Presentation Tools To Make Your Presentation Engaging
By using presentation tools, you’ll never give a bad or boring presentation again. Well, we hope not! The reality is that presentations don’t always take priority when you’re busy trying to run a campaign, manage a business or non-profit, or build an advocacy network. However, we‘ve all had to sit through a bad presentation—the presenter rambled on, there was no structure, the visuals were unexciting, or there were technical difficulties–and it’s the absolute worst. Don’t be that person! While investing some extra time in designing a presentation, doesn’t mean that it’s going to turn out world-class, a presentation tool can at least help you give a visually engaging presentation without any graphic design experience.
There are a lot of presentation tools out there that can help you create amazing graphic designs and keep your audience engaged. A lot of these tools are free, but often you can get even more features with a subscription! We’ve compiled a list of some of our very own favorites:
- Canva: Canva allows the user to create presentations, social media graphics, and so much more. This platform allows you to conduct your presentation from the site, share a link, embed it, publish it as a website, or export as a PowerPoint slide. The website also offers extensive pre-made design templates to make your creation process quick and painless. Canva has your back covered for presentations, social media, or any other marketing you might need to do!
Key Features: Many design formats, Variety of templates, Several presentation options
- Adobe Spark: Similar to Canva, Adobe Spark has pre-designed templates you can use for presentations or any number of social media and marketing materials. When you finish a presentation, it is automatically uploaded to its own unique URL. This presentation tool allows you to make each “slide” as large or small as you like based on the focus of the page, making your presentation more dynamic. You can also integrate a photo carousel, a Call-To-Action button, a video, or a photo grid into your presentation. Once you’re finished, you can scroll through your presentation smoothly, without clunky presenting mishaps or mistakenly skipped slides.
Key Features: Many design formats, Variety of templates, Unique URL for each presentation, Ability to customize slide size based on content
- Prezi: A web-based presentation tool (say goodbye to freaking out about whether the projector cords will connect to your laptop), Prezi creates high-impact, engaging slides for every presentation. It's dynamic “zooming” from slide to slide not only keeps the presentation upbeat but can also highlight different concepts or results. Additionally, Flash animation capabilities mean that your graphs can move, and elements can shift and change within an individual slide. Prezi also supports video and audio clips including an automatic start feature when you get to that slide. Most importantly, because the viewers’ focus moves around one continuous presentation map, Prezi leads the audience to consider how one slide fits into the whole. As you are creating your Prezi, by design, you will be able to show visually how different ideas, practices, and concepts are related and interconnected in a way that many presentations can’t capture.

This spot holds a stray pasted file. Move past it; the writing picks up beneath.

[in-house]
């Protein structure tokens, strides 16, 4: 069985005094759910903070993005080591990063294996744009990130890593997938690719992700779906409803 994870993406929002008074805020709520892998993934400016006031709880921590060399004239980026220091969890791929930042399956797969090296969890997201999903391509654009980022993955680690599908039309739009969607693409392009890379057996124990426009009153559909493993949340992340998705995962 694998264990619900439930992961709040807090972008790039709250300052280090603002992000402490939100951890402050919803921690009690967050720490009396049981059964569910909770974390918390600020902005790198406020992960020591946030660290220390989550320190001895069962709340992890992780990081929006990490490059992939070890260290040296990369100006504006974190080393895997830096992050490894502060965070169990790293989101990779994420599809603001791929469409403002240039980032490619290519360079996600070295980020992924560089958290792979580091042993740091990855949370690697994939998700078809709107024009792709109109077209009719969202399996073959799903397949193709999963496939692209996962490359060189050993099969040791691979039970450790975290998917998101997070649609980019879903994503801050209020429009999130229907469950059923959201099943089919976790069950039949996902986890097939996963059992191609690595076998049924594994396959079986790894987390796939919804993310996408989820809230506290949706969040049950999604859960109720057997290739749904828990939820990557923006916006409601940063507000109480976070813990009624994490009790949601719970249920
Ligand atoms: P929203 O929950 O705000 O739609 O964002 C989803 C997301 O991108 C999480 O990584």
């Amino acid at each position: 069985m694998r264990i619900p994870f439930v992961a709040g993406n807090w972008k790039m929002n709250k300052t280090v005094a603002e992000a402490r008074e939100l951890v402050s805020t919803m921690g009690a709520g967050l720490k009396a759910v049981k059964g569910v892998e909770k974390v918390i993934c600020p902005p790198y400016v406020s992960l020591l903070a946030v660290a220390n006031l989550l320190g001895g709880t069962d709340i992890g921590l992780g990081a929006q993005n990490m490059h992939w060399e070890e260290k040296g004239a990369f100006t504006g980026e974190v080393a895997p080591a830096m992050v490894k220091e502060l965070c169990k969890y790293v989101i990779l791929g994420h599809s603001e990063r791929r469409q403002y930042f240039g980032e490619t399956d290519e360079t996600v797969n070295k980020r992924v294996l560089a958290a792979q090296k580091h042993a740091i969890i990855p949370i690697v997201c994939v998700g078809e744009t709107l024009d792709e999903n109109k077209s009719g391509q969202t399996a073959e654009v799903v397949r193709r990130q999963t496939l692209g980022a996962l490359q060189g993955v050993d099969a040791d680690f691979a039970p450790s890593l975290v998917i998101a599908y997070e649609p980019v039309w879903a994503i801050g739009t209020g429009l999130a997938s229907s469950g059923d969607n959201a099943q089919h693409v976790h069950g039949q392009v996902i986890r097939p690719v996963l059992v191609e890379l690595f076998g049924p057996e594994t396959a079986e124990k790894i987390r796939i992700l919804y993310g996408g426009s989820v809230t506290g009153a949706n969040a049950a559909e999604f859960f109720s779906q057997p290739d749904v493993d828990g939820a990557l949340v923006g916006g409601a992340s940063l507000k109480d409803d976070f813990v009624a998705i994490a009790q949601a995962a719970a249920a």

Key Features: Web-based, 3D-mimicking presentations, Storyline format
Here are some factors you should consider when making your presentation and choosing you’re the right presentation tool for you:
- Substance v. Detail: Think about the main points you’re making. If you’re the presenter, you’re probably invested in the content of your presentation, which means you know and want to share all of the details. A presentation tool can help you to distill the main points by offering structured formats that highlight those ideas.
- Design: Again, graphic design is not everyone’s specialty, but chances are you will need to make a presentation or some other graphic design piece at one point or another. Check out what features different tools offer before you commit to any particular one!
- Technical Support: Video, animation, and images can speak louder than words. Perhaps more importantly, these aides can break up extended periods of talking and give the presenter a quick breather. But who knows what image sizes to use or how to embed a YouTube video? A presentation tool can help make these actions a LOT easier, and they sometimes offer live technical support, as well.
- Structure: Consider how you want your presentation to be structured, so as not to leave yourself to ramble. Some presentation tools will allow you to include notes at the end of each slide to help remind yourself of your main talking points.
Have you encountered any other major obstacles in making presentations? Let us know! Drop us a line if there are any presentation tools that you’re loving and we missed!